I used to write exhaustive lists of my 20+ favourite albums of the year. I don't do that any more, but last year I quite enjoyed highlighting a few releases that did not appearon a single other end of year list.
So I'll do that again!
You'll have doubtlessly heard each of these albums many times, as generally without exception they've been pretty ubiquitous. It's strange, then, that I haven't seen a single one of them on any “best of 2012” list so far.
I know it's just oversight, but nonetheless, I'm here to redress the balance.
Albums of 2012 pt. 1 - Cassandra “Seismic” Lifestone – Bury Me With Myself: The Internment Project vol. 1
The argument that “guitar music is dead” has been going on for so long that it now appears to be taken as fact. Cassandra “Seismic” Lifestone is, of course, famous for owning the largest collection of guitars in Blakeney. Nobody who's ever heard her Seismic Shift will ever forget the gleeful cacophony unleashed when she allowed 300 children from schools across North Norfolk to go nuts with her collection. In her role as curator, she captured something so atonally chaotic that the results could apparently be heard from as far away as Holt. It was only right that she should hence take on the name of the innocent beast she helped to create. From that day forth until her dying day, she'd be “Seismic” in name and nature.
Despite living on the tough streets of Blakeney, few would have expected her end to come so soon. The only blessing is that Lifestone got to choose the manner of her own demise.
So incensed was she at the news that her precious guitar music had died that Lifestone apparently refused to leave her house for days. When finally she did emerge her first act was to visit a local artisan with a strange commission. He was to melt down her entire guitar collection – all 300 of them – and forge a fully-functional coffin out of the molten remains.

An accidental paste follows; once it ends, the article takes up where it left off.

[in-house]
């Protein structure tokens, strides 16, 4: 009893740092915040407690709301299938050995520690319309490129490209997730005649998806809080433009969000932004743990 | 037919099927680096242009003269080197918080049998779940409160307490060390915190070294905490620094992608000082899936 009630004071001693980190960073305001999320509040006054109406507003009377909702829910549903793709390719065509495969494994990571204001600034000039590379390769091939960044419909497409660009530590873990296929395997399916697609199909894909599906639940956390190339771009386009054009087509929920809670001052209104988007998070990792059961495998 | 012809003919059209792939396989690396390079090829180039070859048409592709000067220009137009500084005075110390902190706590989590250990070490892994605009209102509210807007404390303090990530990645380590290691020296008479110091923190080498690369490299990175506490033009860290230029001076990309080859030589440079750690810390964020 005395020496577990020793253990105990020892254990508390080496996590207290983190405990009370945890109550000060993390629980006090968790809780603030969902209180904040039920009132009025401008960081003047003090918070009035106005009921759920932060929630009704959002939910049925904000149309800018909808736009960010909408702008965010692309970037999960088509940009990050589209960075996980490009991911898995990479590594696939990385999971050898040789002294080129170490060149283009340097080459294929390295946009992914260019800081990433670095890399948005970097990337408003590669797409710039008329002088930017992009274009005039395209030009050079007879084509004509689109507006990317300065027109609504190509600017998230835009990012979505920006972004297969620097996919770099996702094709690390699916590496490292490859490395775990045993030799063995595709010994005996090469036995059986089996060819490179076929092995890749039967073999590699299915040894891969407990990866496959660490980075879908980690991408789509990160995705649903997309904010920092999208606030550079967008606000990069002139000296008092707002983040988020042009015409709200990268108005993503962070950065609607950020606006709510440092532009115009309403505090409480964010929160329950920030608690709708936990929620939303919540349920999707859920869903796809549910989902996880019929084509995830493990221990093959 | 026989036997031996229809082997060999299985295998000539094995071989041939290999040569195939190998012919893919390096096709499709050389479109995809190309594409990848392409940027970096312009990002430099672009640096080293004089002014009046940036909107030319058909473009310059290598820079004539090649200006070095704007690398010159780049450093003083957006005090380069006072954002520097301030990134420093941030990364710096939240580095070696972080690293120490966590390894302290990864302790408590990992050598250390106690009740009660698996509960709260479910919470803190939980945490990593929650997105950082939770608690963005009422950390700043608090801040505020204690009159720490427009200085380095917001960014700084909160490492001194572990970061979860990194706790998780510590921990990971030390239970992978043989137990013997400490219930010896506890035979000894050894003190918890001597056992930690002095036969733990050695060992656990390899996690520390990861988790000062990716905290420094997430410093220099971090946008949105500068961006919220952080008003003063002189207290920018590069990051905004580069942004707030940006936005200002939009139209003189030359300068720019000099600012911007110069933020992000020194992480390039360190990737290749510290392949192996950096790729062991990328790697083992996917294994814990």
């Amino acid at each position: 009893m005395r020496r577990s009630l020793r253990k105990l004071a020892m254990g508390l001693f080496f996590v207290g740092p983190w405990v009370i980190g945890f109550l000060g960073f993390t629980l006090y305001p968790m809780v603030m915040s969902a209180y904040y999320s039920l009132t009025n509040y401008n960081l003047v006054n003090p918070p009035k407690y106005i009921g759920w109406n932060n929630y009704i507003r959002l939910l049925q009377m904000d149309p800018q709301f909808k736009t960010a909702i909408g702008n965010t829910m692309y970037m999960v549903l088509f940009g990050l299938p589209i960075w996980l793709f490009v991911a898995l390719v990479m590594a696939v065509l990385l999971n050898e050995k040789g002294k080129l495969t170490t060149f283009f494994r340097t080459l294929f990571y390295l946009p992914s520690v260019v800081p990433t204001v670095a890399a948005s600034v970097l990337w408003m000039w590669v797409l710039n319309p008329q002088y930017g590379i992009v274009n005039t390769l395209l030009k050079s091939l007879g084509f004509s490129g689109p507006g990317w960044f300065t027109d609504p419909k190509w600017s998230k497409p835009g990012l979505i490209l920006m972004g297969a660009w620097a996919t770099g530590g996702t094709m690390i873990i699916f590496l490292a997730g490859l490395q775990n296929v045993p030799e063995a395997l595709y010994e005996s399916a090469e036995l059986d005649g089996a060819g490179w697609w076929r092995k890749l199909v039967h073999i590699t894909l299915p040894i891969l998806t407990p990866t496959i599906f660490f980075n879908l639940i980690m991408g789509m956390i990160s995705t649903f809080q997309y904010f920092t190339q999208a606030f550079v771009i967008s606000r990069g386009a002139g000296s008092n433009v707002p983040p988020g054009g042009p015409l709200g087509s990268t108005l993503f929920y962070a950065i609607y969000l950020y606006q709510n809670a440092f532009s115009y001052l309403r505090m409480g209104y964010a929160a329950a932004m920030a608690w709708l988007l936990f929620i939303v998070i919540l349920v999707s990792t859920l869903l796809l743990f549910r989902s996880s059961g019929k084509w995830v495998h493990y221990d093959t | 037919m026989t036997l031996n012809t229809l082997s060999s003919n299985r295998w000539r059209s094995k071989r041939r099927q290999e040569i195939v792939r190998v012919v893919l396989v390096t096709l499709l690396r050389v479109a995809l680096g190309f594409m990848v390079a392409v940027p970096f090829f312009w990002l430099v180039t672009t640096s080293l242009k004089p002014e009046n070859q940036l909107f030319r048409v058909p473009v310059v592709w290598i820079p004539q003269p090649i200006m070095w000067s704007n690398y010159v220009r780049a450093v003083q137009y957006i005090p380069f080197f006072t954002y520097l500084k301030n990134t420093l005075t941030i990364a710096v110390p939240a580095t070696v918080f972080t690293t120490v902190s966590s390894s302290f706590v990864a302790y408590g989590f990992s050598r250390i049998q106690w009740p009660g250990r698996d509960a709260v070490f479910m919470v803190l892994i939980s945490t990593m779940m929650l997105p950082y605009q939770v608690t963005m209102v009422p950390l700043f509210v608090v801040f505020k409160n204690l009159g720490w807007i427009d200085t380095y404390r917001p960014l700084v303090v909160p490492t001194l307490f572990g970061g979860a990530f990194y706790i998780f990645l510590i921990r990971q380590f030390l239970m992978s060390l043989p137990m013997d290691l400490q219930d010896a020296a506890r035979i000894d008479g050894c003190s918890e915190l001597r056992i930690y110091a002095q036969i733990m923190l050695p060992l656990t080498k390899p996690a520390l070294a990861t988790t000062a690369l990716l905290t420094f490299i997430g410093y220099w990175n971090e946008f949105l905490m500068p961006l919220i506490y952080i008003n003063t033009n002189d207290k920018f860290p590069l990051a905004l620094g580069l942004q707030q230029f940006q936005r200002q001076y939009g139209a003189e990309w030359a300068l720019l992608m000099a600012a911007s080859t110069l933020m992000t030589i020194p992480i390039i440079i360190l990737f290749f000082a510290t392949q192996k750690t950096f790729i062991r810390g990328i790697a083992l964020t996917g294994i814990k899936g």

Lifestone had herself buried in that very coffin amongst the bleak marches of Blakeney. Only one person knew of her coffin's location (the same local artisan), and shortly before finally sealing Lifestone in, she handed him an envelope, which he wasn't to open for a month.
A month passed, and the local artisan (who obviously wished to remain nameless) opened Lifestone's envelope to find a very detailed set of instructions. There was a link to an online cloud storage site from which the artisan downloaded a file. The file would become the album (Bury Me With Myself), and the instructions concerned steps the artisan should take in order to distribute her swan song.
Bury Me With Myself: The Internment Project vol. 1 is essentially a set of field recordings from Lifestone's first week of burial. She had her mobile with her down in that coffin, and for about an hour a day, she would record her breathing. This sound file would then be sent to a mysterious contact who would, at the end of a week (when it could be safely assumed that Lifestone had expired), edit her increasingly strained breathings into this: a claustrophobic 30 minute soundscape that is to act as a eulogy for the guitar music she loved so much.
It's not an easy listen, as towards the end we're essentially listening to Lifestone's death rattles. However, the ironic sense of humour she demonstrated on her Upside Down Spit series is very much alive and present. The biggest joke, of course, is the air of finality surrounding a piece so playfully labelled as “vol. 1”. But there are also laughs to be had at the notion that the sonic funeral for guitar music itself should not contain a single guitar sound over the course of its half-hour runtime.
At a push, you might label the rapping sounds that come early on – presumably Lifestone desparately hammering on the coffin surrounding her as she regretted her decision – as “guitar music”, seeing as she's ostensibly pounding on guitars. But at no point is a single string plucked or a single chord strummed. The irony is delicious.
The mysterious producer has not yet come forward and the local artisan remains nameless – and doubtlessly things will always be that way, as both are sort of complicit in manslaughter. But what remains is an uncomfortable and tragic halting dirge which should be of comfort to the cohorts of former guitarists across the world as they lay their instruments to rest for good.
Guitar music is dead. And, thanks to Lifestone, it's now also quite literally buried. There will be no more guitar music. It's fitting, though, that it should have had such a noble and poignant send-off.